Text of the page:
The Mississippi Sandhill Crane National Wildlife Refuge is going to great lengths to save the endangered dusky gopher frog from extinction.
As many as 56 new specimens of the dusky gopher frog have been released this Friday in the refugee center, thus upping the total number to 1,074.
The specialists from the refugee are working hard to recreate the natural habitat of the small frog, in order to better the chances of their reproduction. They are bringing in sweet gum leaves and pine straw, so that their development can occur in the best possible conditions.
Essentially, the Mississippi Sandhill Crane National Wildlife Refuge in Jackson County are bringing in the endangered frogs all the way from Saucier in Harrison County, where they have located an existing population.
They collect tadpoles of the dusky gopher frog from Saucier and transport them to Jackson, where they put them into specially prepared tanks that meet their delicate needs. And when the tadpoles become adults, they can be released into the actual reservation, all in the hope that they will thrive there and reproduce successfully.
The dusky gopher frog, also known as the Mississippi gopher frog, is a small amphibian, as is grows to be up to 3 inches long. The mini frog has a warty black and brown dorsal surface, so it is pretty easy to spot.
It has some pretty impressive characteristics, including special defense mechanisms. It can inflate its body and it can release a milky dense substance from specialized glands located inside the warts from its skin. This substance is very bitter and therefore is able to keep the attackers away.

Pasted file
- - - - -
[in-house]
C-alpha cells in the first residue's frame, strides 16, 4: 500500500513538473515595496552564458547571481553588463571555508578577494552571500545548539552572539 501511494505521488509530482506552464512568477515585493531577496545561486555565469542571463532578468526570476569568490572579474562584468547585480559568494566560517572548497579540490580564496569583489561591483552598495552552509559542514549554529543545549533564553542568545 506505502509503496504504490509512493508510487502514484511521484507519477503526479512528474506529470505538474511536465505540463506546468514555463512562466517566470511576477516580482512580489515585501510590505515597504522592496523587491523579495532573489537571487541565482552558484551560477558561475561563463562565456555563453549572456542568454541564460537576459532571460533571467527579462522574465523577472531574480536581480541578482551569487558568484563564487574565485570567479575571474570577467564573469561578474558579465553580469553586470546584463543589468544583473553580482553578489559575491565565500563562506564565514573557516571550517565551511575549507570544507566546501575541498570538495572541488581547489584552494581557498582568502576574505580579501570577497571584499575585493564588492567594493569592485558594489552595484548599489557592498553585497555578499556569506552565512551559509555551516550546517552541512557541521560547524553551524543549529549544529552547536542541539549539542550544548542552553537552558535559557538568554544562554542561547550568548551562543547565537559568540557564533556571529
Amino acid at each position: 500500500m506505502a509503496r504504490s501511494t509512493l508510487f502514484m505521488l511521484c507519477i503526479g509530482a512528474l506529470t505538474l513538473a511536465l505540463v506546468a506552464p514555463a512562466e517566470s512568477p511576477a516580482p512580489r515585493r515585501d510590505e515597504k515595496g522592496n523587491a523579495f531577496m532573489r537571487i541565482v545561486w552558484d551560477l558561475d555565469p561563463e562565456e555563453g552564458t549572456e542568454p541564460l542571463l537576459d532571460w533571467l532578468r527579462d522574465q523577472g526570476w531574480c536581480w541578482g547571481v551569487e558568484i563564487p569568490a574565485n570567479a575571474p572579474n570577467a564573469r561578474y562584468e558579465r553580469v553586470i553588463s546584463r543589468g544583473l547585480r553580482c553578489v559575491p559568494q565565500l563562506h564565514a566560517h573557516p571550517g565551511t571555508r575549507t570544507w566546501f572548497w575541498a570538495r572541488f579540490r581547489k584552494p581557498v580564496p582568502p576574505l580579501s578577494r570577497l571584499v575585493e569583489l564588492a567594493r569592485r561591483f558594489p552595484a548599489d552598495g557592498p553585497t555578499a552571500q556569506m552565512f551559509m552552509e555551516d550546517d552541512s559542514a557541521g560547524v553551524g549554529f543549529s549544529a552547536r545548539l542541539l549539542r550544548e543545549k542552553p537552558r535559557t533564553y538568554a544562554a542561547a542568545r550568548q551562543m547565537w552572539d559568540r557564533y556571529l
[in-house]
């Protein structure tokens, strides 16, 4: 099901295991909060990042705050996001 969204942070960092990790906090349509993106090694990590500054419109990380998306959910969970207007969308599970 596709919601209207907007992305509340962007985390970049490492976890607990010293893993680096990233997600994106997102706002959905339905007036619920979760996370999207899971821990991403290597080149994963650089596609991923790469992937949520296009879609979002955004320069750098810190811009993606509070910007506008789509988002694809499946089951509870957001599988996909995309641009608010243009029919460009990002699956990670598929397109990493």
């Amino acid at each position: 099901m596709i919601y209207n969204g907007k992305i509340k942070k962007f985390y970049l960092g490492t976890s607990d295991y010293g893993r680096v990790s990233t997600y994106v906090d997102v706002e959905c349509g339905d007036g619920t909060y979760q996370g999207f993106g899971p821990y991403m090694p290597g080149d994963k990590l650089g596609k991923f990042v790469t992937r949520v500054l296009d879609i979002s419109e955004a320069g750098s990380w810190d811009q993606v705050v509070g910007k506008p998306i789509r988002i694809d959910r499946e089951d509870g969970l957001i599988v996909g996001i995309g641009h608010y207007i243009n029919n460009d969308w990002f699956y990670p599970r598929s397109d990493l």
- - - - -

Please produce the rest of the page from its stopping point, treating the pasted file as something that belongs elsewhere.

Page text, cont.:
Another thing the dusky gopher frog does is use its forelimbs to cover its eyes when it feels threatened, which is probably one of the most adorable characteristics to ever be displayed by an amphibian. It is a truly heartwarming sight that has earned the miniature frogs quite some popularity among biology aficionados.
The Mississippi gopher frog, or Lithobates sevosus by its official name, has been introduced on the US Fish and Wildlife Service’s Endangered Species list ever since 2001.
Hopefully, through the great efforts that the specialists from the Mississippi Sandhill Crane National Wildlife Refuge are putting in, their numbers will be boosted substantially, so that we may keep these interesting amphibians among us for a while longer.
Image Source: gulflive.com